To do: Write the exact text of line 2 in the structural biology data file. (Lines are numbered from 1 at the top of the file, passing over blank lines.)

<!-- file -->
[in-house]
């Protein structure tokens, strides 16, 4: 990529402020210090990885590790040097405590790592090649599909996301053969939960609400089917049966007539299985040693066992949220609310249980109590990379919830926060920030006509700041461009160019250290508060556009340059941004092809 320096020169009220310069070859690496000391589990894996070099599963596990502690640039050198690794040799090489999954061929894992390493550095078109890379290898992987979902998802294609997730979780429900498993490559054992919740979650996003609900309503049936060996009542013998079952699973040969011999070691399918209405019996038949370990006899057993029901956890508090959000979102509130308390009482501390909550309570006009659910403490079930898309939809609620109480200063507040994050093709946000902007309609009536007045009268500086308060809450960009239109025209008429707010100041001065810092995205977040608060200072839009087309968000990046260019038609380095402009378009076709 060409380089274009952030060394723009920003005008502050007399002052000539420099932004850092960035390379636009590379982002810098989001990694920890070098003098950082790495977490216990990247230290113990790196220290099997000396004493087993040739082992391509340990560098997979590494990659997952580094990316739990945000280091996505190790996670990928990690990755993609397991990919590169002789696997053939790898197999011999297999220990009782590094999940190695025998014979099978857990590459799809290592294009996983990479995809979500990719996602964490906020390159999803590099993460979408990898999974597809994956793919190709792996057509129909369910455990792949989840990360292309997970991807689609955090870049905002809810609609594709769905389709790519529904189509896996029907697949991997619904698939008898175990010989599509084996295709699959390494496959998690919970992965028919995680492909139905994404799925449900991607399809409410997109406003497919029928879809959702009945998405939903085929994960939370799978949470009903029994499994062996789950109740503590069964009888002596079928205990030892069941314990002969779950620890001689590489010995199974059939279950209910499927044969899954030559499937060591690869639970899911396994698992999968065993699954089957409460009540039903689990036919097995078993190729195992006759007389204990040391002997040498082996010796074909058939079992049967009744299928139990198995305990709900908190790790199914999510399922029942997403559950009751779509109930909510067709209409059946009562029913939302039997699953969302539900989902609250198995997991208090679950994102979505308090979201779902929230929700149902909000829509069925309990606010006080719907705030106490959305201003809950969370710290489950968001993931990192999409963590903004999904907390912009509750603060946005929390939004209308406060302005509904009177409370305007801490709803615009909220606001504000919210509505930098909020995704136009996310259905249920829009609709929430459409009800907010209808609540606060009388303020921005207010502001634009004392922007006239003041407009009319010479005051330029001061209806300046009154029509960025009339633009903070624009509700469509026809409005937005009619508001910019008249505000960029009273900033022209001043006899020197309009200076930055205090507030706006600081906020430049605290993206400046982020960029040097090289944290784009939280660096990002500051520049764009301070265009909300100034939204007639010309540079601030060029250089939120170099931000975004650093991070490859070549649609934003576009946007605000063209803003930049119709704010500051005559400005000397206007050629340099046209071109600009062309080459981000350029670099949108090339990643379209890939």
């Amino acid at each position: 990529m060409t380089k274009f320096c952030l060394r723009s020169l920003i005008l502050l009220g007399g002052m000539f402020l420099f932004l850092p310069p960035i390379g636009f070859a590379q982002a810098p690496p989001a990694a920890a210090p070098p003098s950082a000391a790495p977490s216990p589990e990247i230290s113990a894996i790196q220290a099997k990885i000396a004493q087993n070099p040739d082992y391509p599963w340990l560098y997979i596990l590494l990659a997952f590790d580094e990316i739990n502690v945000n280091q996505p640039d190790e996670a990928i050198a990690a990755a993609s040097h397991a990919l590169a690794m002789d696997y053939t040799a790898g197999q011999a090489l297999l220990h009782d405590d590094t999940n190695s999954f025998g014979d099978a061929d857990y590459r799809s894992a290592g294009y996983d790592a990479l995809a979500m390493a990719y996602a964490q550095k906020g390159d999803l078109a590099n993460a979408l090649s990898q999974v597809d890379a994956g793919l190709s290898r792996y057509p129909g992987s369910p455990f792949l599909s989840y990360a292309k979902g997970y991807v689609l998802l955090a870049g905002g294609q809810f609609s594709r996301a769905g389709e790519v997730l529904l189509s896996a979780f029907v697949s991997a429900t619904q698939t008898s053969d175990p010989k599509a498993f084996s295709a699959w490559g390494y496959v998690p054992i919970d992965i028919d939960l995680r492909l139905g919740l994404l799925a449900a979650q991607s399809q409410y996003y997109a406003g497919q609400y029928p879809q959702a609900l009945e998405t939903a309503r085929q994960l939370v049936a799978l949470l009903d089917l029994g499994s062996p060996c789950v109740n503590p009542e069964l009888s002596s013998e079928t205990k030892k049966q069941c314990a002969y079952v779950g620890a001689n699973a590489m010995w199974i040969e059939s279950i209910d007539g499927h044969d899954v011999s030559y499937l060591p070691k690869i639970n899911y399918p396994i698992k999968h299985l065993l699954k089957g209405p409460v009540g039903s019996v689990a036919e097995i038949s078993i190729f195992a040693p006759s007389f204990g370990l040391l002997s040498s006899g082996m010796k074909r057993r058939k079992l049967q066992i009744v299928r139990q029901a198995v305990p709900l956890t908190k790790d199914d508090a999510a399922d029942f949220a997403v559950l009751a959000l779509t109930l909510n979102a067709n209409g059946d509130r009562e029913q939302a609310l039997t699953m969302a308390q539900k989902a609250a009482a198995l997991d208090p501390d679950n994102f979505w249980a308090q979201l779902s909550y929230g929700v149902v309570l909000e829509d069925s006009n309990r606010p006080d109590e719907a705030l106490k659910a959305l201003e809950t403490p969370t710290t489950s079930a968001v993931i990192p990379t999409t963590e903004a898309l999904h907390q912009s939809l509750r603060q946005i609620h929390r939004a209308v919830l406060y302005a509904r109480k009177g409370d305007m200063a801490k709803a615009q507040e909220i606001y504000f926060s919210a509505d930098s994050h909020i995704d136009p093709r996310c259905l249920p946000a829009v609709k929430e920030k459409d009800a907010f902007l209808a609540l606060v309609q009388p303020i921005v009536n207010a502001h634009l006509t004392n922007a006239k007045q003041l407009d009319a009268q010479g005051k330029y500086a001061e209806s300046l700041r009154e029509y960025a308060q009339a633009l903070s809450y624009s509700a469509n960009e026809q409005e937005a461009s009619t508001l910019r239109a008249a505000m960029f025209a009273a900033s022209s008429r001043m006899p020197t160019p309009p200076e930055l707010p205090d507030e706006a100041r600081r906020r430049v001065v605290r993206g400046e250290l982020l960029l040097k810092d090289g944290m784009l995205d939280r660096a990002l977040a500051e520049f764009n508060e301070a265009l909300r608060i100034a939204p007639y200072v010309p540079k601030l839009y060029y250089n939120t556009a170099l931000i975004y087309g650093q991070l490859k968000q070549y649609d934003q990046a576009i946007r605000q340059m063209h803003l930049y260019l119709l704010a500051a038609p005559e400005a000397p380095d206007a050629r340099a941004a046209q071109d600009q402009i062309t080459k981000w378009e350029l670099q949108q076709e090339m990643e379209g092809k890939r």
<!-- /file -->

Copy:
């Protein structure tokens, strides 16, 4: 990529402020210090990885590790040097405590790592090649599909996301053969939960609400089917049966007539299985040693066992949220609310249980109590990379919830926060920030006509700041461009160019250290508060556009340059941004092809 320096020169009220310069070859690496000391589990894996070099599963596990502690640039050198690794040799090489999954061929894992390493550095078109890379290898992987979902998802294609997730979780429900498993490559054992919740979650996003609900309503049936060996009542013998079952699973040969011999070691399918209405019996038949370990006899057993029901956890508090959000979102509130308390009482501390909550309570006009659910403490079930898309939809609620109480200063507040994050093709946000902007309609009536007045009268500086308060809450960009239109025209008429707010100041001065810092995205977040608060200072839009087309968000990046260019038609380095402009378009076709 060409380089274009952030060394723009920003005008502050007399002052000539420099932004850092960035390379636009590379982002810098989001990694920890070098003098950082790495977490216990990247230290113990790196220290099997000396004493087993040739082992391509340990560098997979590494990659997952580094990316739990945000280091996505190790996670990928990690990755993609397991990919590169002789696997053939790898197999011999297999220990009782590094999940190695025998014979099978857990590459799809290592294009996983990479995809979500990719996602964490906020390159999803590099993460979408990898999974597809994956793919190709792996057509129909369910455990792949989840990360292309997970991807689609955090870049905002809810609609594709769905389709790519529904189509896996029907697949991997619904698939008898175990010989599509084996295709699959390494496959998690919970992965028919995680492909139905994404799925449900991607399809409410997109406003497919029928879809959702009945998405939903085929994960939370799978949470009903029994499994062996789950109740503590069964009888002596079928205990030892069941314990002969779950620890001689590489010995199974059939279950209910499927044969899954030559499937060591690869639970899911396994698992999968065993699954089957409460009540039903689990036919097995078993190729195992006759007389204990040391002997040498082996010796074909058939079992049967009744299928139990198995305990709900908190790790199914999510399922029942997403559950009751779509109930909510067709209409059946009562029913939302039997699953969302539900989902609250198995997991208090679950994102979505308090979201779902929230929700149902909000829509069925309990606010006080719907705030106490959305201003809950969370710290489950968001993931990192999409963590903004999904907390912009509750603060946005929390939004209308406060302005509904009177409370305007801490709803615009909220606001504000919210509505930098909020995704136009996310259905249920829009609709929430459409009800907010209808609540606060009388303020921005207010502001634009004392922007006239003041407009009319010479005051330029001061209806300046009154029509960025009339633009903070624009509700469509026809409005937005009619508001910019008249505000960029009273900033022209001043006899020197309009200076930055205090507030706006600081906020430049605290993206400046982020960029040097090289944290784009939280660096990002500051520049764009301070265009909300100034939204007639010309540079601030060029250089939120170099931000975004650093991070490859070549649609934003576009946007605000063209803003930049119709704010500051005559400005000397206007050629340099046209071109600009062309080459981000350029670099949108090339990643379209890939």